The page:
On Friday 6th April 2018, both Marija and I finished work early and headed home and pack the Toyota Hi Lux and headed off to the Riverland Region of South Australia. We had planned to stay at Renmark for 2 nights and attend the BRL Gathering on Saturday at the historic Overland Corner Hotel just out of Barmera. We had a 260 km drive from our home in the Adelaide Hills to Renmark.
Above:- Map showing our route to the Riverland. Map courtesy of plotatoute.com
We drove to Tailem Bend and refuelled and then headed out along the Karoonda Highway. We stopped briefly at the Goyders Line monument at Wynarka. What is Goyders Line? It is a line that runs roughly east-west across South Australia and, in effect, joins places with an average annual rainfall of 10 inches (250 mm). North of Goyder’s Line, annual rainfall is usually too low to support cropping, with the land being only suitable for grazing. Related to that, the line also marks a distinct change in vegetation. To the south, it is composed mainly of mallee scrub, whilst saltbush predominates to the north of the line.
Goyders Line earns its name from George Woodroffe “Bud” Goyder (1826 – 1898) who was the Sruveyor General of the colony of South Australia. The colony was only 30 years old, and farmers needed reliable information about the climate and growing conditions. In 1865, Goyder was asked to map the boundary between those areas that received good rainfall and those experiencing drought. After traversing an estimated 3200 km on horseback (not including the Eyre Peninsula) in November 1865, he submitted his report and map to the state government on 6 December.
Above:- George Woodrooffe ‘Bud’ Goyder. Image courtesy of wikipedia
We continued on to the town of Karoonda which was a buzz with activity. Each year the Karoonda Farm Fair is held in the town. It is an annual 2 day event showcasing local, state and interstate farming and general interest products, services and events.
Just after leaving Karoonda I booked in to the Kandos Group on 7.093. Tom VK4ATH was Net Control and had a good 5/7 into the mobile.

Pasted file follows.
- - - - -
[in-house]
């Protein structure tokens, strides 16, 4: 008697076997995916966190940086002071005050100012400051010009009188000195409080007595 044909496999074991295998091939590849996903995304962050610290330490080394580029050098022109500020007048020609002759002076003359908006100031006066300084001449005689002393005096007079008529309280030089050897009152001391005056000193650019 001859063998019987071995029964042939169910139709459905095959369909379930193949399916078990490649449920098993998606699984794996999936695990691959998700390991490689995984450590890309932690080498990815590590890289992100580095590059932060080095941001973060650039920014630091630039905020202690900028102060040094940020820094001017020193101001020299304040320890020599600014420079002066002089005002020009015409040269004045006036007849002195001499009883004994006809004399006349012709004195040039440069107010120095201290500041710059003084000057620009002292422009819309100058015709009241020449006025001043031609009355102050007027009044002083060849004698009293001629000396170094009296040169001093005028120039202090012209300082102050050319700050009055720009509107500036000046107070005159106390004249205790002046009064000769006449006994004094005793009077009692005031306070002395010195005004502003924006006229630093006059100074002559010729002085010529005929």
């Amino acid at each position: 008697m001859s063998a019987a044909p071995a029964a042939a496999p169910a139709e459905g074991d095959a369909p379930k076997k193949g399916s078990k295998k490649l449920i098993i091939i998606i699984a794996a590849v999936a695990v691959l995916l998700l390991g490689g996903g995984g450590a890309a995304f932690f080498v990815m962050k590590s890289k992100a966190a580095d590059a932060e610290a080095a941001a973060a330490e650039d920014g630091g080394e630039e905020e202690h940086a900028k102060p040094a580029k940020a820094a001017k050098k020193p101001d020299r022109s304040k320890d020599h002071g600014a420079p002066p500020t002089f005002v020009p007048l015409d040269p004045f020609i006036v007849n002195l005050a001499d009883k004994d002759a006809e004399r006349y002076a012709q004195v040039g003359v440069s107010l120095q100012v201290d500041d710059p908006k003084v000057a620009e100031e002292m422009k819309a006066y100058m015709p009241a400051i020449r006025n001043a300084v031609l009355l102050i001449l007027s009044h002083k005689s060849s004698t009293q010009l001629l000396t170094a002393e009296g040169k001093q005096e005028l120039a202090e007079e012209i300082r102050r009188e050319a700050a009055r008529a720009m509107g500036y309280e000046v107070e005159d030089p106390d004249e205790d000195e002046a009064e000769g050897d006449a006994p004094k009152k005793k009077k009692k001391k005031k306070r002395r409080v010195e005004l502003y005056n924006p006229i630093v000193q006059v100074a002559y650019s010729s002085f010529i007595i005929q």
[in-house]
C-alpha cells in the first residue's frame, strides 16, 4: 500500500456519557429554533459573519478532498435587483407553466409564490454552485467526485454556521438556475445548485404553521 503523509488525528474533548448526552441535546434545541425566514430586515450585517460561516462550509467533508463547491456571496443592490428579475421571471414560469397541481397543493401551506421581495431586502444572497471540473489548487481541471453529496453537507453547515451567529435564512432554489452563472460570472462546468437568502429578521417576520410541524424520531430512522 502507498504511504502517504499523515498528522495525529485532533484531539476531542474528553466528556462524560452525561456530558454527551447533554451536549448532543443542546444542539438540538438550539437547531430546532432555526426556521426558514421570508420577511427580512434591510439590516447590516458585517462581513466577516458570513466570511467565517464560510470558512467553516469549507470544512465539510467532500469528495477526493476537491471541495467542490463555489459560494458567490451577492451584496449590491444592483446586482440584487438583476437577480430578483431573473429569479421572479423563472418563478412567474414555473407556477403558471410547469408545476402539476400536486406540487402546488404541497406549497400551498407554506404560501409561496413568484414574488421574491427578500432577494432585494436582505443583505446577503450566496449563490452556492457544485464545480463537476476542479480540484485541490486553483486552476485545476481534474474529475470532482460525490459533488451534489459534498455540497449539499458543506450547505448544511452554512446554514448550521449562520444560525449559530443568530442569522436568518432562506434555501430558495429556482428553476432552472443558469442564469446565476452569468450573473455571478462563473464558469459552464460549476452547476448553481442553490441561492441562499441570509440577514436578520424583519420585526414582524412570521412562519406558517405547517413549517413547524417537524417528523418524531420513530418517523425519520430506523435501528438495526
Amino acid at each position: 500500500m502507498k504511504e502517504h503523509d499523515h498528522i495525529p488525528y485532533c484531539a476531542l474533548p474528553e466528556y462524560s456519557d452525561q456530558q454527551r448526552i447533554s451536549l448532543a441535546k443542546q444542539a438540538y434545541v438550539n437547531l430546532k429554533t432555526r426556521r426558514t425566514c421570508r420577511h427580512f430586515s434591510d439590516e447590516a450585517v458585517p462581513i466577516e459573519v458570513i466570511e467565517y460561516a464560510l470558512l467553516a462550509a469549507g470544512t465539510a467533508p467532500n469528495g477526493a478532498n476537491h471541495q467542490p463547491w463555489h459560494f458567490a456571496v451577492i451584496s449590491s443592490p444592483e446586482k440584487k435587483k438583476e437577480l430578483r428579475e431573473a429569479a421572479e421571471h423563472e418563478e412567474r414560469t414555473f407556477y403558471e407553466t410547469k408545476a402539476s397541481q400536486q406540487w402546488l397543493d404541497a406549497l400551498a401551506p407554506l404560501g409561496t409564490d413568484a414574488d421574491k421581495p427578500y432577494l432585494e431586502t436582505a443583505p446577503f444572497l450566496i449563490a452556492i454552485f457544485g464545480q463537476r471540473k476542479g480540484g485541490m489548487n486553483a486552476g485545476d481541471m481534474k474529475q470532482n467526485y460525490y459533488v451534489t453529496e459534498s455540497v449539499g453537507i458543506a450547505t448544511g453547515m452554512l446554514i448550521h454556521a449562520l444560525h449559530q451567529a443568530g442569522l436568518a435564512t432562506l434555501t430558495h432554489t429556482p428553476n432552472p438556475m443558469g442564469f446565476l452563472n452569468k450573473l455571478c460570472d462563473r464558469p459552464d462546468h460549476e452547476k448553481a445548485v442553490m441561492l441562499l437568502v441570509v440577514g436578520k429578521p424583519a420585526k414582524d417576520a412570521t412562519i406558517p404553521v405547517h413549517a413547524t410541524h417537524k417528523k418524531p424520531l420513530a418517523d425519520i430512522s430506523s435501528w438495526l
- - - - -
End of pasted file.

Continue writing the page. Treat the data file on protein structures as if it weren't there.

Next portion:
We got into Renmark around 5.45 p.m. and booked in to our motel, the Citrus Valley Motel, where we regularly stay. After checking in we headed to the Renmark Club and enjoyed a very nice meal on the decking overlooking the mighty Murray River. It was a beautiful balmy evening.
Following our meal we headed east out of Renmark, over the Murray and through the little town of Paringa, for a quick activation at the Pike River Conservation Park 5CP-180 & VKFF-0831. The park is located about 215 kilometres north-east of the state capital of Adelaide and about 2 kilometres south of the town of Paringa.
Above:- Map showing the location of the Pike River Conservation Park. Map courtesy of Location SA Map Viewer.
Both Marija and I have activated and qualified the park previously for both the World Wide Flora Fauna (WWFF) program and the VK5 National & Conservation Parks Award. Please click on the links below for details on my previous activations…..
Pike River Conservation Park is 2.99 km2 in size and was gazetted on the 1st February 1979. It is named after Pike River, a stream which flows through its eastern end. On 10th December 2009, crown land in section 84 of the Hundred of Paringa which was formerly the Mundic Forest Reserve was added to the park
The park is a permanent wetland area and adjacent land on the River Murray flood plain. It is a valuable feeding and breeding habitat for various water birds.
We entered the park via an open gate at the south eastern corner of the park. It was totally dark by the time we got to the park, but it was a beautiful evening, with the temperature being 19 deg C. We followed a 4WD track down towards the river and set up alongside of the track. For this activation I ran the Yaesu FT-857d, 40 watts output, and the 20/40/80m linked dipole, inverted vee, on the top of the 7m telescopic squid pole.
Above:- Aerial shot of the park showing our operating spot. Image courtesy of Location SA Map Viewer.
The 40m band was quite busy with lots of North American stations and also South East Asian stations, but I eventually found 7.155 and called CQ. George VK4GSF was first in the log, with a lovely 5/9 signal. Colin VK4PDX followed, he was also 5/9, then Ian VK1DI and then Kev VK2KEV/m. However it was really slow going on 40m so I decided to head to the 80m band.
Again, the 80m band was busy, and I called CQ on 3.615 after Marija had spotted me on parksnpeaks. Les VK5KLV at Port Augusta was first in the log on 80m, followed by Ian VK1DI and then David VK5PL. Band conditions on 80m were excellent, and I logged a total of 14 stations on 80m from VK1, VK2, VK4, VK4, and VK5. There were some very big signals. Bob VK2WOW was 30/9 and gave me a 20/9 signal report. Frank VK7BC was 20/9 and gave me 15/9.
I then moved back to 40m and booked in briefly to the 7130 DX Net where I logged my good mate Andy VK4TH and also Gary ZL3SV. Sadly I was unable to hear the Victorian stations on the net, and the frequency was also being bombarded with interference from West Malaysian stations and also the Over the Horizon radar.
To finish off the activation I worked Bill VK4FW and Ivan VK5HS on 7.155.
Marija and I packed up and headed back into Renmark and back to the motel, where I watched some of the Commonwealth Games and the footy, before heading off to bed.
I worked the following stations on 40m SSB at Pike River:-
I worked the following stations on 80m SSB:-
Karoona Farm Fair, 2018, <http://www.farmfair.com.au/>, viewed 8th April 2018
Wikipedia, 2018, <https://en.wikipedia.org/wiki/George_Goyder>, viewed 8th April 2018
Wikipedia, 2018, <https://en.wikipedia.org/wiki/Goyder%27s_Line>, viewed 8th April 2018
Wikipedia, 2018, <https://en.wikipedia.org/wiki/Pike_River_Conservation_Park>, viewed 8th April 2018